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Everything posted by frazer51

  1. Yes, the symbol of the buffalo was because K/F had intended to produce a front wheel drive car early on. The shape of the buffalo signifies that it has all "muscle" in the front I guess.This information is in the book, "The Last On Slot On Detroit"
  2. This pair of bezels were in with some Kaiser / Frazer parts. Arm lengths are 21" and 22" Can anyone tell if they fit either a K or F?
  3. Can anyone identify this electric wiper? Also what it may have been used on. Stamped on it are 'BOSCH Electric windshield wiper" 6V. Thanks for any help.
  4. Can anyone identify this electric wiper? Also what it may have been used on. Stamped on it are 'BOSCH Electric windshield wiper" 6V. Thanks for any help.
  5. Can anyone identify this electric wiper from the pictures as to what it may have been used on. Stamped on it are 'BOSCH Electric windshield wiper" 6V. Thanks for any help.
  6. My guess for this car would be either a 1947 / 1948 Frazer.
  7. Hi Ken, I have heard how good it looks from others. In the pictures it is very nice, I hope to meet you someday to get a look. You always seem to have the very nice stuff. John.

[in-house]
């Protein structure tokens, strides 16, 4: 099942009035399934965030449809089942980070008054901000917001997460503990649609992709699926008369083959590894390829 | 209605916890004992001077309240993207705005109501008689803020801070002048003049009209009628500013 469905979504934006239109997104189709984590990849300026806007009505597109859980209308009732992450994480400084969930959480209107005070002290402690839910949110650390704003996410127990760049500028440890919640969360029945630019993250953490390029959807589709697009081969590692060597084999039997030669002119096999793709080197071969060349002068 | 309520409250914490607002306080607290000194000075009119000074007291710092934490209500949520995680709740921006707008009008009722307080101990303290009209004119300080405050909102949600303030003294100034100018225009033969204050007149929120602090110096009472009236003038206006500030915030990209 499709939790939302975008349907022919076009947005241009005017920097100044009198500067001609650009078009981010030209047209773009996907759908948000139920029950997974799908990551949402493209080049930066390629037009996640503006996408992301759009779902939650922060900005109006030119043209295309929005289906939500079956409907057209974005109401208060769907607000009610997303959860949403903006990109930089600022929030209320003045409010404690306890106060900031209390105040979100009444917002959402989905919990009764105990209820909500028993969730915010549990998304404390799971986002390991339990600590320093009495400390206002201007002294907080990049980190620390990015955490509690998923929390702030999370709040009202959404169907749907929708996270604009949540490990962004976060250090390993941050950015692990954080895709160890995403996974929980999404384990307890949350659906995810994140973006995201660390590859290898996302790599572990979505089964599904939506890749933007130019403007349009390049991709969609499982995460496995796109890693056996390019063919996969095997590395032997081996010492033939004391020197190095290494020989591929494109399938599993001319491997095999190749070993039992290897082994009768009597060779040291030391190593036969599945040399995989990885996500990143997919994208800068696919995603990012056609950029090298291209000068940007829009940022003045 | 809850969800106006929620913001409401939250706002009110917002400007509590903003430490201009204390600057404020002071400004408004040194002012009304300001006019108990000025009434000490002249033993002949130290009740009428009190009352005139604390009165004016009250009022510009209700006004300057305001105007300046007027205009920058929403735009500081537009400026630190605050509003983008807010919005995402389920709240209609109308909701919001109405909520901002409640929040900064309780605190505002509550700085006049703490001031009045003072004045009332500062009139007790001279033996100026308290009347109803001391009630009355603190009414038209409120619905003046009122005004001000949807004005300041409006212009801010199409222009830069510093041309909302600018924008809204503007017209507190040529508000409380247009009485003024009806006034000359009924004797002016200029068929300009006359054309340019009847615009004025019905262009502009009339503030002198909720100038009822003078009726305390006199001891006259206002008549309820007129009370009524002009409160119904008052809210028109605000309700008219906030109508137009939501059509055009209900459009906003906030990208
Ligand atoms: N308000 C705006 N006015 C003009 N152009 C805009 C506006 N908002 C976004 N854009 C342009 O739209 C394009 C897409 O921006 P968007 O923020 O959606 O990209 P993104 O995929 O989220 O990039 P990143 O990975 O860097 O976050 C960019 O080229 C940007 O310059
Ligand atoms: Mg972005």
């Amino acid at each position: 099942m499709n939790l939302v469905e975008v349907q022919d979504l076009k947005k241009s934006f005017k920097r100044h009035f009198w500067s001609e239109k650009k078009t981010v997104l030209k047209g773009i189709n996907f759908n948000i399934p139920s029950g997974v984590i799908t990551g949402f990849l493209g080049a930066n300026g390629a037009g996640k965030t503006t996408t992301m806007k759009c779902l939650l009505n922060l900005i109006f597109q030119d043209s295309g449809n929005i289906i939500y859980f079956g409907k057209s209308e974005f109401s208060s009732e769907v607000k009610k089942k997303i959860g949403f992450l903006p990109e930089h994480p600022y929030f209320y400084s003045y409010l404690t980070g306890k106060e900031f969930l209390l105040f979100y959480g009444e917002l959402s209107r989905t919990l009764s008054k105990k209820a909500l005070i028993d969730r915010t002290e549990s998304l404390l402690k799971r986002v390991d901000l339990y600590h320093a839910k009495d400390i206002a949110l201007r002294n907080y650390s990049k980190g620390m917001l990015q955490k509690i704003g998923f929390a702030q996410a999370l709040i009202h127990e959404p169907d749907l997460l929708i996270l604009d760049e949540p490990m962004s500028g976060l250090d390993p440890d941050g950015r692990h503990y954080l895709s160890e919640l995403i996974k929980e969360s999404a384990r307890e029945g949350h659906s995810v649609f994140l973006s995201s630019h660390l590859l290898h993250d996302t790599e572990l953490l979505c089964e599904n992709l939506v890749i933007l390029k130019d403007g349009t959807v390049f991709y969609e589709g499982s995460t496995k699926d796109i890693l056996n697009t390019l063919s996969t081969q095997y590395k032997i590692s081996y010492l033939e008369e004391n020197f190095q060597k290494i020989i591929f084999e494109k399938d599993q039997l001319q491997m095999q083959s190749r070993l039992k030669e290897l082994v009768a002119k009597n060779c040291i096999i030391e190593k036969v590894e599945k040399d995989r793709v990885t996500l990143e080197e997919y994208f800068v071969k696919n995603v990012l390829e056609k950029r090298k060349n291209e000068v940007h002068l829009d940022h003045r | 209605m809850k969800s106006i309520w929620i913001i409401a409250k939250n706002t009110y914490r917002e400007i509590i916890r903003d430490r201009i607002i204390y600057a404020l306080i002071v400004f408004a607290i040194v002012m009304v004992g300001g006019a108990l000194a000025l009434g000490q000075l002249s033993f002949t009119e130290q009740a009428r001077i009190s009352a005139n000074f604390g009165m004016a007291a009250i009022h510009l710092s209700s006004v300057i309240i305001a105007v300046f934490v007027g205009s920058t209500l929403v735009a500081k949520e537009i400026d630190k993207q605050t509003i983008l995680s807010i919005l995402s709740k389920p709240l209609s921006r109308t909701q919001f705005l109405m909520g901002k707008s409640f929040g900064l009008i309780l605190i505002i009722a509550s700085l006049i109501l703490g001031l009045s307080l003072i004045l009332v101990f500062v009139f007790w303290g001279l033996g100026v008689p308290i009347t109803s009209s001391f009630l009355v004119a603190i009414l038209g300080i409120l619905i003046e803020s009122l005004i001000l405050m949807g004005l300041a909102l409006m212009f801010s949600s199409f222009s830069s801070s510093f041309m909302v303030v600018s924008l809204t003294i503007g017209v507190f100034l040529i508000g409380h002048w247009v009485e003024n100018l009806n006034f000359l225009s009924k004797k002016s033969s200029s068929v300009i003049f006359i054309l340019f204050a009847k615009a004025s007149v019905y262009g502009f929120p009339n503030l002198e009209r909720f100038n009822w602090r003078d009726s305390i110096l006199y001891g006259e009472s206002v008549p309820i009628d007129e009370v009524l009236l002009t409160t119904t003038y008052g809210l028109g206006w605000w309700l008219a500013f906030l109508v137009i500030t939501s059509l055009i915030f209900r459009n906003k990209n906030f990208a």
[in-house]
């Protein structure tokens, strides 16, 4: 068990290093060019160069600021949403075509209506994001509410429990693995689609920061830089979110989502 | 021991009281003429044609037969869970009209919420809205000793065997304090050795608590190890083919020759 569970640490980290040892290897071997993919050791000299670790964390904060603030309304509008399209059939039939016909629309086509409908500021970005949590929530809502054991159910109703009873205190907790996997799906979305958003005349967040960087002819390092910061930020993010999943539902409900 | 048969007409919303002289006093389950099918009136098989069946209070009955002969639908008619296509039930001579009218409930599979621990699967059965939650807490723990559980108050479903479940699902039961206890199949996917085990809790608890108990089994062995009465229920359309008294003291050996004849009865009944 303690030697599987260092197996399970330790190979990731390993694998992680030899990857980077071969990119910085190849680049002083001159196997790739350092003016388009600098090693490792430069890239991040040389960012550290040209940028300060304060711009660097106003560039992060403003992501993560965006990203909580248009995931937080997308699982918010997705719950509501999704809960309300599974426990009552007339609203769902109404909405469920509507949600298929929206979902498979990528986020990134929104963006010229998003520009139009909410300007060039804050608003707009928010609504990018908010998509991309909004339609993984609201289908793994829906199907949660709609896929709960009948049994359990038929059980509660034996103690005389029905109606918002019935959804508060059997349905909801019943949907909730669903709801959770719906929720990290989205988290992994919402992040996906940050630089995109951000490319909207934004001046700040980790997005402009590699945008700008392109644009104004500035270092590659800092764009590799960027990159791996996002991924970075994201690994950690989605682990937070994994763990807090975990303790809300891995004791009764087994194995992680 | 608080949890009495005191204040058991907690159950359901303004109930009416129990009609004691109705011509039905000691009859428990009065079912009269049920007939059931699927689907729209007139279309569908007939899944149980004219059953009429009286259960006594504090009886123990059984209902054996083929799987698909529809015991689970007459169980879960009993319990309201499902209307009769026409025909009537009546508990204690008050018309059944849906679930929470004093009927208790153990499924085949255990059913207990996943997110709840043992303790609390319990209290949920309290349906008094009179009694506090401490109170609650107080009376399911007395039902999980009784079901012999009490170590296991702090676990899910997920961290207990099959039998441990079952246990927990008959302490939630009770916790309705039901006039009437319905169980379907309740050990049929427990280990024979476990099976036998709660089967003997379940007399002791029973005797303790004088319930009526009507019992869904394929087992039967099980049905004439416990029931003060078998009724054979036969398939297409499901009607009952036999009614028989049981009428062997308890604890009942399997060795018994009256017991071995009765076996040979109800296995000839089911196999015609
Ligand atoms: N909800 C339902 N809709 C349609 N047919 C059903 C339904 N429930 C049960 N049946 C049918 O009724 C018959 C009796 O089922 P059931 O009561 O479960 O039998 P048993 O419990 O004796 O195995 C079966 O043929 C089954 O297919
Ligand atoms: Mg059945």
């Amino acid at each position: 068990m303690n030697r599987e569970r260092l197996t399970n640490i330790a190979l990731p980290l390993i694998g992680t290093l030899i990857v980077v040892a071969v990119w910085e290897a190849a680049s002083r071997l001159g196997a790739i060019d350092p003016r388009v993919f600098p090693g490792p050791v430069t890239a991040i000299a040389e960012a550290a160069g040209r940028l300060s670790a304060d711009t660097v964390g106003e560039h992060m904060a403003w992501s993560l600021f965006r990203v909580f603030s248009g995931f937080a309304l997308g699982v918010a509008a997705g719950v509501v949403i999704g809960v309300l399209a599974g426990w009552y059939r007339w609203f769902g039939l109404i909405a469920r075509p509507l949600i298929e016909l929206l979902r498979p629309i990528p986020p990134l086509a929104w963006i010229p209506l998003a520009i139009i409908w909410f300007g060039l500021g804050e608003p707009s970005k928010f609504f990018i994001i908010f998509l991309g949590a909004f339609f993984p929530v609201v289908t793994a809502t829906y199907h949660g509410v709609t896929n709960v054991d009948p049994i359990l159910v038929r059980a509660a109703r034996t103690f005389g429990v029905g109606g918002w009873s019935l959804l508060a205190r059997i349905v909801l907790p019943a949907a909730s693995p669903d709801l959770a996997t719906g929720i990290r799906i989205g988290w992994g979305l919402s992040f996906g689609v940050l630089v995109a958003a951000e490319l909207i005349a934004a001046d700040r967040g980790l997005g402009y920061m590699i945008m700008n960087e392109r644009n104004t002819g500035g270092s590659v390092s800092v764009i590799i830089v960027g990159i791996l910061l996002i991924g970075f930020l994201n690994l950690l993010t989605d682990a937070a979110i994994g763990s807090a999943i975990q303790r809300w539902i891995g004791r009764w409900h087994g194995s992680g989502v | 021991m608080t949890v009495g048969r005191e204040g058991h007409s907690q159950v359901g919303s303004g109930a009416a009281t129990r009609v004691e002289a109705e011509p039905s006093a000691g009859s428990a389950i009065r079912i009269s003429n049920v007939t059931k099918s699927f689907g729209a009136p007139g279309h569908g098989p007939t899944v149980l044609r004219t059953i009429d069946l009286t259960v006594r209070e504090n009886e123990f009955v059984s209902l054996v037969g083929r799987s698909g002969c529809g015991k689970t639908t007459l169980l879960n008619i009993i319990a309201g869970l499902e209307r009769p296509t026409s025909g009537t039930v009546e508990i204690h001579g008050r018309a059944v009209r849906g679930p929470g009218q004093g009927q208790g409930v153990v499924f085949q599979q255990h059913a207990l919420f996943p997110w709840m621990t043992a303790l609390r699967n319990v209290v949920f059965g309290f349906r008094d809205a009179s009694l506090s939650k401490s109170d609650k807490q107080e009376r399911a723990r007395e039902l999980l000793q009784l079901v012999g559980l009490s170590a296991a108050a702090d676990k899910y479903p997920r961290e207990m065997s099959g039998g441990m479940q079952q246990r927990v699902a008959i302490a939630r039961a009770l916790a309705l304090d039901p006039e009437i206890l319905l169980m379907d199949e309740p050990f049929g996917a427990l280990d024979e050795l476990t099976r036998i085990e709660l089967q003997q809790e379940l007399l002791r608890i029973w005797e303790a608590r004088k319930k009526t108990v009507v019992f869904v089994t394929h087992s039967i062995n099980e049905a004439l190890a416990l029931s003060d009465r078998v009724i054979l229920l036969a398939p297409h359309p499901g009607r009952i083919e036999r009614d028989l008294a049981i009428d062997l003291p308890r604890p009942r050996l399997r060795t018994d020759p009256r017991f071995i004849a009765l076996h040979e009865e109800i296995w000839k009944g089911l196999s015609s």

8. I have a Western Auto spring shackle set with the part number S-4704. Can anyone identity? Thank you, John.
  9. Paul, I want to thank you once again for the helpful information. John
  10. Can anyone tell me what it does and what does it fit as to year and make? The hose fittings are for 5/8 hoses. Thank you.
  11. The part is 7 inches on one side 9 inches the other, 3/4 inch wide and the part number is 1378300. What is it for?:confused:
  12. My friend told me of the time years ago when he and his wife were traveling in and around Pitts. in a hard rain storm and their wipers broke. He had to stop the car and with some string he tied it to the wiper blade. One end of the string was fed through the drivers door window and the other end of the string through the passenger door window. So Ed would give the string a tug and Renee would relax and so forth. Ed only recalled having to continually keep saying, "Pull Renee, Pull Renee" all the way home.
  13. I like your story as I had gone through the same experience myself. At 74 years old I was given the remains of a 1918 Buick and I did not want to scrap it. I did have woodworking tools and a pile of dried walnut lumber and decoded to make a pickup. I live on a fixed income so there isn't a lot offunds to play with. Since the rear end gearing was gone I adapted a 1959 Ford 9 inch rear end to the 1918 Buick with open drive shaft and hydraulic brakes. I fabricated a seat and my wife upholstered it in red leather. After repairing the motor, installed new tires, got it to run we have enjoyed it the past 4 to 5 years. As for your fender clearance, with the rear axle in place measure the distance from the top of the rubber snubber that is on the axle up to the bottom of the frame and this will be when the tire will hit the fender. Knowing the diameter of the tire add few inches for clearance. Sorry, I think I should have said meters.